Criminal and Civil

1) Date of article and name of newspaper

‘Woman jailed for church stabbings’ is found in ‘The Herald Sun Newspaper’ on the 29th of January 2004.

2) Outline facts of case

· Susan Sewell is a 46 year old homeless woman who occasionally sleeps on the steps of the Collins Street Baptist Church

· On the night of August 27th 2002, a Musica Viva chamber music concert was being setup and Susan got asked to move from the church steps

· She did as the workers asked and left the church steps without hesitation

· About 40 minutes later, she entered the church and said “hello,” as concert singers and band members came

· After saying hello, she stabbed a staff member in the abdomen the approached a ticket seller and stabbed her in the back

· Sewell was then confronted by Mr. Burch, host of ABC 774’s Sunday show, who asked her to drop the knife, twice

· Mr. Burch was then stabbed by Sewell in the lower abdomen

· Bystanders then subdued her as police were contacted

· Sewell has no previous criminal or psychiatric history and said she had no memory of the stabbings

· A court-ordered psychiatric report was unable to establish Sewell’s background or to diagnose a specific mental illness.

3) Classify in detail the incident as either criminal or civil

It is clear that the incident in this article is criminal for several reasons. Firstly, there are a number of terms, such as pleaded guilty and jailed which are only used in criminal cases. Pleading guilty is a term used in criminal cases and is a plea given by the accused, who admits to the alleged offences, as opposed to a civil case, where a person is found liable or not liable. Jailed is also a term used in criminal cases and at times civil cases. However jailed terms in criminal cases are usually more severe, such as the incident in this article, with the jail term of two years as opposed to civil jail terms which usually consist of several months in jail with community based services. In this case, the standards of behaviour were not met, as three people were injured seriously and other bystanders were threatened. Due to this incident, it is the States responsibility to ensure that the standards of behaviour are met and that the criminal is punished for their wrong actions. The State is also responsible for protecting the society as a whole. Before her sentence, the court ordered psychiatric treatment but were unable to diagnose any mental illness. However, the accused pleaded guilty as the state imposed a penalty of 42 months.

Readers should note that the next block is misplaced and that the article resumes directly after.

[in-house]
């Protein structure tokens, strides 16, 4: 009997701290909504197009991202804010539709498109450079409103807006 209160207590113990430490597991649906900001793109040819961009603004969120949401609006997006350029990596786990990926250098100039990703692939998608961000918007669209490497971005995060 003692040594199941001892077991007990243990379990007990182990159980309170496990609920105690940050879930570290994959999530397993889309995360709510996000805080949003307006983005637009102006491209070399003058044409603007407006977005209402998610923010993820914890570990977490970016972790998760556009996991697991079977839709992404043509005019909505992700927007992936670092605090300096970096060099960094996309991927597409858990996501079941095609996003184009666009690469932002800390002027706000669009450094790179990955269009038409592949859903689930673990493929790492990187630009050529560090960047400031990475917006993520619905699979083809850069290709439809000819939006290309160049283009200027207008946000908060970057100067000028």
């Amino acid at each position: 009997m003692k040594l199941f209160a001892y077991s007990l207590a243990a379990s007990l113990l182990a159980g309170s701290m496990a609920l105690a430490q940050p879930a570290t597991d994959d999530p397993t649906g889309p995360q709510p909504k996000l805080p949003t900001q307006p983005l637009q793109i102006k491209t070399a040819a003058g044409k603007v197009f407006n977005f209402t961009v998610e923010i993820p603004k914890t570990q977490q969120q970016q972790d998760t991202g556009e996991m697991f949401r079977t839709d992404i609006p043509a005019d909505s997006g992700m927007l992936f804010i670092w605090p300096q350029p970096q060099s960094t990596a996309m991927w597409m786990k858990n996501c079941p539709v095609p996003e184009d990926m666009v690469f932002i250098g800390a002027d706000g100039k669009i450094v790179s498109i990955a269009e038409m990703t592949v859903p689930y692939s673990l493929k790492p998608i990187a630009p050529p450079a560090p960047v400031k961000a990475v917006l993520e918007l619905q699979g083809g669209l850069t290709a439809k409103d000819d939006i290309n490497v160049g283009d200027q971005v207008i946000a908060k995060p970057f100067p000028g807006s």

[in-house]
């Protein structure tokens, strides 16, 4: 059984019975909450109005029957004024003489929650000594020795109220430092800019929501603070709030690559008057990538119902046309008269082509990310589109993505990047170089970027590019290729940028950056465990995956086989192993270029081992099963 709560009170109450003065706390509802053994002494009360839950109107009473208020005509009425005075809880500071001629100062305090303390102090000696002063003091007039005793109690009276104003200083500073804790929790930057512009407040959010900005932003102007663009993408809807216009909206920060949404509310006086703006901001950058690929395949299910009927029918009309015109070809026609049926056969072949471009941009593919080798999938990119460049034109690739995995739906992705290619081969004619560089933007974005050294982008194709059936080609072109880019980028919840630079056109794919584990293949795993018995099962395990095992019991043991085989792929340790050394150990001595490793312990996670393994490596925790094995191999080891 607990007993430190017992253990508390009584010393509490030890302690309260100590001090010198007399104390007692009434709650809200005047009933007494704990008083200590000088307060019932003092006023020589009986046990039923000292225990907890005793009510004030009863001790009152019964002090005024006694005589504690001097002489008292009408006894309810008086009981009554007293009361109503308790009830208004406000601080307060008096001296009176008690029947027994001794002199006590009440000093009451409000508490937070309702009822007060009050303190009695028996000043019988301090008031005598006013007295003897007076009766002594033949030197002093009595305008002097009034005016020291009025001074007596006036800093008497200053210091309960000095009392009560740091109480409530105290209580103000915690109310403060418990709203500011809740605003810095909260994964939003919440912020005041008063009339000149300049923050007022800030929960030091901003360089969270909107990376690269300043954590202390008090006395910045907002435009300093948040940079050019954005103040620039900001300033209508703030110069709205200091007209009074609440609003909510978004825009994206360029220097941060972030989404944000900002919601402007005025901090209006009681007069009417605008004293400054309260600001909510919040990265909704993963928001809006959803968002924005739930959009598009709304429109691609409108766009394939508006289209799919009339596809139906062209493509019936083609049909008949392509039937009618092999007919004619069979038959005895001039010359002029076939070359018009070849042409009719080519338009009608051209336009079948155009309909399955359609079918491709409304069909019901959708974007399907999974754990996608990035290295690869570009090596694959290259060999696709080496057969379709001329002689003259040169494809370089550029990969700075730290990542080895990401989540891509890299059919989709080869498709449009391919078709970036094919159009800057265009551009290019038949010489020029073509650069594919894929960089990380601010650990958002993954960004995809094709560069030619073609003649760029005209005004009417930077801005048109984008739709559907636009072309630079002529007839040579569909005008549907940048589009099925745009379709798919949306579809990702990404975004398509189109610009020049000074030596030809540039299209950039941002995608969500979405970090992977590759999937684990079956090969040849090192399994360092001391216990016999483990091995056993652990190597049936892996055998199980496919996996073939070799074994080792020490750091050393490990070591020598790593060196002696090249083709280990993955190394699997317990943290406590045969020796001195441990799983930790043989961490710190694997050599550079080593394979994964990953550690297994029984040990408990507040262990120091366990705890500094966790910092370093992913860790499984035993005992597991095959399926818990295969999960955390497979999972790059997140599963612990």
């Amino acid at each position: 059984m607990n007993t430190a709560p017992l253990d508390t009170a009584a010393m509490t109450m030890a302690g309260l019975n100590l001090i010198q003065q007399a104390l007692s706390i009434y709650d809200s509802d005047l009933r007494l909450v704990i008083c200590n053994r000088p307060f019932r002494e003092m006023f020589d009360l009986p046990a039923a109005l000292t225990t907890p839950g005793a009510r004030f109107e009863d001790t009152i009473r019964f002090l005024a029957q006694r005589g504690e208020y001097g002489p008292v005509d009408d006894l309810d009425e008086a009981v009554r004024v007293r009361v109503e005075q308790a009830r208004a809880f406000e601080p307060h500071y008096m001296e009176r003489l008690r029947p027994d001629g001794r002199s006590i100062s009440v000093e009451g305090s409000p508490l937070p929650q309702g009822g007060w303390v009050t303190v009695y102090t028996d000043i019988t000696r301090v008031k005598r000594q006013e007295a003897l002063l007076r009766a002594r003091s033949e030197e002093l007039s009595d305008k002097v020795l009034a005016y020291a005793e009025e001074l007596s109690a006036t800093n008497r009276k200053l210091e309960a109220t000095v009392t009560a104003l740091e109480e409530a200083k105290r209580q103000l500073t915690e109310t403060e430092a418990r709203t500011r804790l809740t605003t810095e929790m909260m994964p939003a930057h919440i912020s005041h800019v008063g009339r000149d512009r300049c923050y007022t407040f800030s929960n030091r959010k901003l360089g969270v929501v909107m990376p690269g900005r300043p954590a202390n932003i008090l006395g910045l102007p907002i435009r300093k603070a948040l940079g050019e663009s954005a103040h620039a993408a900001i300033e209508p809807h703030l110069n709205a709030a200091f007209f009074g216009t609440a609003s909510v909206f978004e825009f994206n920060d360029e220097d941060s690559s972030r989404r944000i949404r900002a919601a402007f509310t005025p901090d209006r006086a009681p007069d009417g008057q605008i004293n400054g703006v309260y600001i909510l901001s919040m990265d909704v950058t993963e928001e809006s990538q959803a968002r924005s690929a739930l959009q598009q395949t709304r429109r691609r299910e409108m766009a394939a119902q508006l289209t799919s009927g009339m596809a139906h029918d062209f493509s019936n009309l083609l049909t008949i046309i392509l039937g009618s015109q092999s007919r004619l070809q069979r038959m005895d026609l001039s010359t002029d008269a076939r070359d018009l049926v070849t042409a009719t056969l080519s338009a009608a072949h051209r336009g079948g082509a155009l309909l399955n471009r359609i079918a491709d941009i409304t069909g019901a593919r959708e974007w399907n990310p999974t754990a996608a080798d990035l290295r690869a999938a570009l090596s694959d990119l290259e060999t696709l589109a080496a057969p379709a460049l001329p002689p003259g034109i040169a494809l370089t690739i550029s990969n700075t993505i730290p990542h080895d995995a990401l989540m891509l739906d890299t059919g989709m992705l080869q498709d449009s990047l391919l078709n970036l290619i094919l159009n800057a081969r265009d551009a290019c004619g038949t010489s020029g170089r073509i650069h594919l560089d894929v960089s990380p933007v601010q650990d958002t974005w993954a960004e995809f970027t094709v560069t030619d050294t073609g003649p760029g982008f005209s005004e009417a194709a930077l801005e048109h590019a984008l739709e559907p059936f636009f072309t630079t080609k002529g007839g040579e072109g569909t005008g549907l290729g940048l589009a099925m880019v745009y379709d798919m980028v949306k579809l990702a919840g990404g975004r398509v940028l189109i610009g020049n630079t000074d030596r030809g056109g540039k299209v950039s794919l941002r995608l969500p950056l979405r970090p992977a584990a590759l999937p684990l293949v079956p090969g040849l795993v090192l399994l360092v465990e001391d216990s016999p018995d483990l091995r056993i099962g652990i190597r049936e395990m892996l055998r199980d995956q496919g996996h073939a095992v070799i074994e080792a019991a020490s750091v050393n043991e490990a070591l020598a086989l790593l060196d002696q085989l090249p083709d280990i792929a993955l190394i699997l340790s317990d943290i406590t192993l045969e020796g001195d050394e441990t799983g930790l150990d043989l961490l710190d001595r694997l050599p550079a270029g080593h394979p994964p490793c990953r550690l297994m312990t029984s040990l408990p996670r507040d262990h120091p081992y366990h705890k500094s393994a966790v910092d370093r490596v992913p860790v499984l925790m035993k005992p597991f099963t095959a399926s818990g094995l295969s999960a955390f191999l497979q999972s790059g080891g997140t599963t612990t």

4) List and define any legal terms

County court – An intermediate court situated between the Magistrates’ and

Supreme courts. It has both criminal and civil jurisdiction and

hears appeals.

Pleading guilty – A plea given by the accused in a criminal case admitting to the

alleged offence.

Jailed – A penalty usually given in criminal cases and at times civil. It is when

you serve time behind bars as your freedom is taken away.

Recklessly causing serious injury – Causing serious injury in a manner showing

indifference to the consequences.

Sentence – The sanction of a term of imprisonment handed down by a criminal


5) Describe the outcome and its purpose. What do you think? Why?

The outcome of this criminal case was a penalty of at least two years in jail for three counts of recklessly causing serious injury. There are several purposes for imposing criminal punishment such as rehabilitation, deterrence, retribution and protection. Rehabilitation, also known as reform is one of the most important out of the four. It aims to allow individuals to change their inappropriate behaviour, so that he or she may become a valuable member of society. An example of this is drug and alcohol programs which target offenders who require specialised treatment to prevent further criminal conduct. An increasingly crucial aspect is education as many prisoners have poor literacy skills. Deterrence has two effects when imposing a criminal punishment. Firstly, it deters others in society from committing that particular offence and secondly, to discourage the offender from continuing with a life of crime. Usually a severe punishment would give a stronger deterrence to